In order to help developers learn how to migrate from the classic editor to Gutenberg, Daniel Bachhuber has launched a Gutenberg Migration Guide. Bachhuber is seeking the community’s help in identifying and filling a database to document all of the ways the classic editor can be customized.
Take a look through the Gutenberg Migration Guide. For each action, filter, and so on, we’d like to document real-world examples of how they’ve been used. Then, for each of those real-world examples, identify how the feature might be replicated in Gutenberg.
He uses the media_buttons action as an example. This action is commonly used to add a button to the top of the editor. Developers can accomplish the same task in Gutenberg using the block inserter.
If you have any questions or suggestions, you’re encouraged to create a new issue on GitHub.
In this episode, John James Jacoby and I start the show with a shout out to WebDevStudios, a web development agency that’s celebrating its 10th year in business. We then cover what’s new in BuddyPress 3.0, why plugins hosted on WordPress.org can no longer claim legal compliance, and what to expect from 0.7 of the AMP for WordPress plugin. Last but not least, we share what’s new in Gutenberg 2.7 and explain why you shouldn’t edit content written in Gutenberg with the WordPress for iOS app just yet.
This release adds Native AMP support for all of the default widgets, embeds, and commenting. Notifications will be triggered for posts that contain content with validation errors or if you use a theme or plugin that adds invalid AMP markup.
While earlier versions of AMP displayed content in a way that was different from a site’s theme, 0.7 creates a native experience. For example, if you visit the AMP Conf WordPress Theme Demo site on an iPhone 7, the site looks exactly the same. As you can see in the image below, you can’t tell it’s running AMP.
Before 0.7 is officially released, the development team is asking for users to put 0.7 RC 1 through its paces and report issues on the project’s GitHub page. You can download the pre-release version here.
For more information on the AMP project, listen to episode 309 of WordPress Weekly where I interviewed Alberto Medina, Developer Advocate working with the Web Content Ecosystems Team at Google, and Weston Ruter, CTO of XWP. In this interview, we covered why the project was created, its future, and its potential impacts on the Open Web.
Delicious Brains have published the process they use for creating and releasing WordPress plugins. The post covers development, brainstorming, reviewing, testing, and wire frames. The team also describes the products and services they use and the roles they play within their projects. How is their process different or similar to yours?
When it comes to editing and crafting content on the go, the WordPress Mobile apps are a good choice. The question is, how does the editor in the iOS app interact with content written in Gutenberg? Let’s find out.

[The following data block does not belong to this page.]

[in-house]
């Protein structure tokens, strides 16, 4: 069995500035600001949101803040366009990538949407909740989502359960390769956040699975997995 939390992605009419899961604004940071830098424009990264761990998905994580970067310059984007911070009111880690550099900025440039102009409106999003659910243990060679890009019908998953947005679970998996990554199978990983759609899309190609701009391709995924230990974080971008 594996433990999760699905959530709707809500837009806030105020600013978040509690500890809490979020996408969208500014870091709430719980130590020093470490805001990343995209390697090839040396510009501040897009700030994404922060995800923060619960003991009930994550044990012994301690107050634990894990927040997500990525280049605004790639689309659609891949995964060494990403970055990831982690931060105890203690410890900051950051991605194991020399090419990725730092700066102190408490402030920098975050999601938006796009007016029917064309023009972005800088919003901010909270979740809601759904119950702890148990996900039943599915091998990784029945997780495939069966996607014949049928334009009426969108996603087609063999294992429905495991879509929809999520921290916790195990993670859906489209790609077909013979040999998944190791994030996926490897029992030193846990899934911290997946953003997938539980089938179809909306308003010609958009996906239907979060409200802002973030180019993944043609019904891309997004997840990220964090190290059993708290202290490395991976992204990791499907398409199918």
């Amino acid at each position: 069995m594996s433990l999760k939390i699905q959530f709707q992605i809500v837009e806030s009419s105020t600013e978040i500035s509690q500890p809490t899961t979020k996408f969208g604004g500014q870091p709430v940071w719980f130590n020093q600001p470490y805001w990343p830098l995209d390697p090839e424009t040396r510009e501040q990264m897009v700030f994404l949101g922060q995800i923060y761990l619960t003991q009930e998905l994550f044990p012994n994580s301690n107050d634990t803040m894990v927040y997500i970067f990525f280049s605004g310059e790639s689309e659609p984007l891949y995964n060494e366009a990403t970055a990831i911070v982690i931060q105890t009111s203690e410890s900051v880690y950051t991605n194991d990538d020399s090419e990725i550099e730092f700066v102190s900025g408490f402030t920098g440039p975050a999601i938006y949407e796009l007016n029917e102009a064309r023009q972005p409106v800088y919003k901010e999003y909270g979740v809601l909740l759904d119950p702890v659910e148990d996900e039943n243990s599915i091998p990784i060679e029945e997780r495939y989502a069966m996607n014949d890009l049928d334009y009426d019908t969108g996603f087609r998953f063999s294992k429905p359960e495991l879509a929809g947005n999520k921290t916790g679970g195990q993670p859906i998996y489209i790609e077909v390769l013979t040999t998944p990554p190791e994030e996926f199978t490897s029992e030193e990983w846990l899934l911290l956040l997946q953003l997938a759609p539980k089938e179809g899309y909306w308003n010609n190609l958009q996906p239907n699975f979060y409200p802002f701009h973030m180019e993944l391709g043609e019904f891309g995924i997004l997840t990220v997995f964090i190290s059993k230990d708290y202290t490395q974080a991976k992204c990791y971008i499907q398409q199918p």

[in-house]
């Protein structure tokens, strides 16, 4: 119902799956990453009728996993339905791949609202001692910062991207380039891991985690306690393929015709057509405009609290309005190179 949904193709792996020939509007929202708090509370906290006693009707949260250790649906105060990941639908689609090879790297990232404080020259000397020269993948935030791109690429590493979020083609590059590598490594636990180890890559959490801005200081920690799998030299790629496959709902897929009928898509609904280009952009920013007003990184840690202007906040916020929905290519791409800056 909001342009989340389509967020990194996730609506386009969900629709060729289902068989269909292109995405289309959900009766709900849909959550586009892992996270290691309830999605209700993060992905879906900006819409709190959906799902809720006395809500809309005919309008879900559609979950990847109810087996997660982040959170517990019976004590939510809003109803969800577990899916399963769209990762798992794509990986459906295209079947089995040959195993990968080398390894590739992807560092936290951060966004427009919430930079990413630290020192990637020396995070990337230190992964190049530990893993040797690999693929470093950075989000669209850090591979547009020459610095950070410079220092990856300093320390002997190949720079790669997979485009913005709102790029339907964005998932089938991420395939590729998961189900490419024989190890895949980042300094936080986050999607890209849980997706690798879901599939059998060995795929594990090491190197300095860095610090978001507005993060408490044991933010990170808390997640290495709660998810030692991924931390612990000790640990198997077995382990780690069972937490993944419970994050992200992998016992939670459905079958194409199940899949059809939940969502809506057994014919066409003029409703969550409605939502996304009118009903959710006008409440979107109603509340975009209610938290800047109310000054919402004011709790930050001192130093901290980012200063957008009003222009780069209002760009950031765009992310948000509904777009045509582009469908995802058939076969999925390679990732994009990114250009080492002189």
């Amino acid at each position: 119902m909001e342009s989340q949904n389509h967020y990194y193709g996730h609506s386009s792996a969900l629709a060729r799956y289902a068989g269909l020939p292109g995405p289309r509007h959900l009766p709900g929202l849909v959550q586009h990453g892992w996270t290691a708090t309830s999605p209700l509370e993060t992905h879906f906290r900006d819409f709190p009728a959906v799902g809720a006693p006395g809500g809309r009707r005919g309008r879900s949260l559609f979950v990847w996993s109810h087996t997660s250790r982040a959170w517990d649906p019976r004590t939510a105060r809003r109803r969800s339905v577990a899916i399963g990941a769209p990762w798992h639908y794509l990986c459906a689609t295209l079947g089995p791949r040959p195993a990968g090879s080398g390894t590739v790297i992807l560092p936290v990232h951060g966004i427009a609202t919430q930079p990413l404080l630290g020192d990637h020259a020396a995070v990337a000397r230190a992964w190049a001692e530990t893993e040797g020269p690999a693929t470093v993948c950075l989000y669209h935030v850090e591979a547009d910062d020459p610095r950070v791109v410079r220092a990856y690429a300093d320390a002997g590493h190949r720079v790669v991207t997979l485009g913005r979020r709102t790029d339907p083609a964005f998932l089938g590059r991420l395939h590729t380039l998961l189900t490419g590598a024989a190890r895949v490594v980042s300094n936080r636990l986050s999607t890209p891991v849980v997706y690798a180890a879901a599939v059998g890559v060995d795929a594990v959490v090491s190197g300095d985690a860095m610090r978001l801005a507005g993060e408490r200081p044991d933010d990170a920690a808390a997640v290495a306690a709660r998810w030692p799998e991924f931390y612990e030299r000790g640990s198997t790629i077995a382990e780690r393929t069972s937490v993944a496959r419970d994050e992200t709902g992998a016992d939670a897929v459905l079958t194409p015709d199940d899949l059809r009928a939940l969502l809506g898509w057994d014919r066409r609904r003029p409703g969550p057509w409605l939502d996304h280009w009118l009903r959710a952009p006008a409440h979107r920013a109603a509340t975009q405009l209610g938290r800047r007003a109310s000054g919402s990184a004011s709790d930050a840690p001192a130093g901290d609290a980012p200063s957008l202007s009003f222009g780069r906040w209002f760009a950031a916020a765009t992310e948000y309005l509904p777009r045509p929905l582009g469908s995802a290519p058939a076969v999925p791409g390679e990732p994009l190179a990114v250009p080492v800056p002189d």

Quick Edits Turn Into Lengthy, Frustrating Fixes
For testing purposes, I used a simple scenario that many users may run into. I’ve written and published a post in Gutenberg using paragraph, unordered lists, and image blocks. I then used the WordPress for iOS mobile app to access the post, correct a typo, and save it. The goal is to see if content is effected by saving it in a different editor.
Here is what the content looks like written and published in Gutenberg.
Here is what the post looks like in the iOS app. It displays what appears to be Comment shortcodes at the beginning of each paragraph.
After correcting a typo and saving the changes, this is what happened to the post. As you can see, what was supposed to be a quick fix has turned into a lengthy process of fixing the entire article in Gutenberg.
All of the content runs together as one giant block. To say that this is frustrating is an understatement, especially if you’re on the road and don’t have access to a desktop or tablet that can load the WordPress backend.
Here is what the content looks like in Gutenberg after saving the edits in the iOS app. There are large gaps and a few of the blocks have warnings stating that they appear to have been modified externally.
Clicking the convert to block buttons turns the messages into blocks but it doesn’t return the formatting and in some cases, content goes missing. Before editing in the iOS app, this block contained a quote with a citation. Now it’s empty.
WordPress has post revisions so I was able to quickly restore the breaking changes introduced by the iOS app. But this user experience between Gutenberg and the WordPress for iOS app is a great example of how something so simple can easily turn into a perceived disaster by users and ultimately, tarnish the new editor’s reputation.
Searching the Gutenberg repository on Github for iOS produces some results, but none refer to the compatibility issues I experienced.
I found out the hard way and will not be making any more changes to posts written in Gutenberg in the iOS app until compatibility between both editors exists. I recommend you don’t as well unless you want to fix a lot more than a typo.
Gutenberg 2.7 is available for testing and not only does it refine the visuals around block controls, it adds the highly requested ability to edit permalinks.
A new pagination block is available that adds a page break, allowing users to break posts into multiple pages. The block is located in the Blocks – Layout Elements section.